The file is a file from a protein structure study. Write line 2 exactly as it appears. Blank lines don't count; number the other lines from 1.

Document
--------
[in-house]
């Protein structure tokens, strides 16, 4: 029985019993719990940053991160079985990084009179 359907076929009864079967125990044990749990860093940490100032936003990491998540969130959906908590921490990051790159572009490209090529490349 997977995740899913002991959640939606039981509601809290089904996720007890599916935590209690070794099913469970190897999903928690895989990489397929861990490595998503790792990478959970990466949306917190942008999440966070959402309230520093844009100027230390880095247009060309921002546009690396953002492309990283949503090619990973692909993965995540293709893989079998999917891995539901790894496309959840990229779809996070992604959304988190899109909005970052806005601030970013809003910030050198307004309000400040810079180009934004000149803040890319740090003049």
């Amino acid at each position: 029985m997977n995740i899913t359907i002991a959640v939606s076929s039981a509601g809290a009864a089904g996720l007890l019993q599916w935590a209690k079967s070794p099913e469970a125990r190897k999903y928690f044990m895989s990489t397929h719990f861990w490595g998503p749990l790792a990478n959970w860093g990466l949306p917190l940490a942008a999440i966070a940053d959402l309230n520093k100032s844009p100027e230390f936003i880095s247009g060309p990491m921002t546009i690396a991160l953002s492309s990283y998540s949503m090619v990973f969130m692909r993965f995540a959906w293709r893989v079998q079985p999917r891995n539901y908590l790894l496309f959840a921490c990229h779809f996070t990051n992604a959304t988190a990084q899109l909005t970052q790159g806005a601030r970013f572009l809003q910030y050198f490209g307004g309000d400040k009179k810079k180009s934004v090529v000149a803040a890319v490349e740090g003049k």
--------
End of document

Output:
């Protein structure tokens, strides 16, 4: 029985019993719990940053991160079985990084009179 359907076929009864079967125990044990749990860093940490100032936003990491998540969130959906908590921490990051790159572009490209090529490349 997977995740899913002991959640939606039981509601809290089904996720007890599916935590209690070794099913469970190897999903928690895989990489397929861990490595998503790792990478959970990466949306917190942008999440966070959402309230520093844009100027230390880095247009060309921002546009690396953002492309990283949503090619990973692909993965995540293709893989079998999917891995539901790894496309959840990229779809996070992604959304988190899109909005970052806005601030970013809003910030050198307004309000400040810079180009934004000149803040890319740090003049």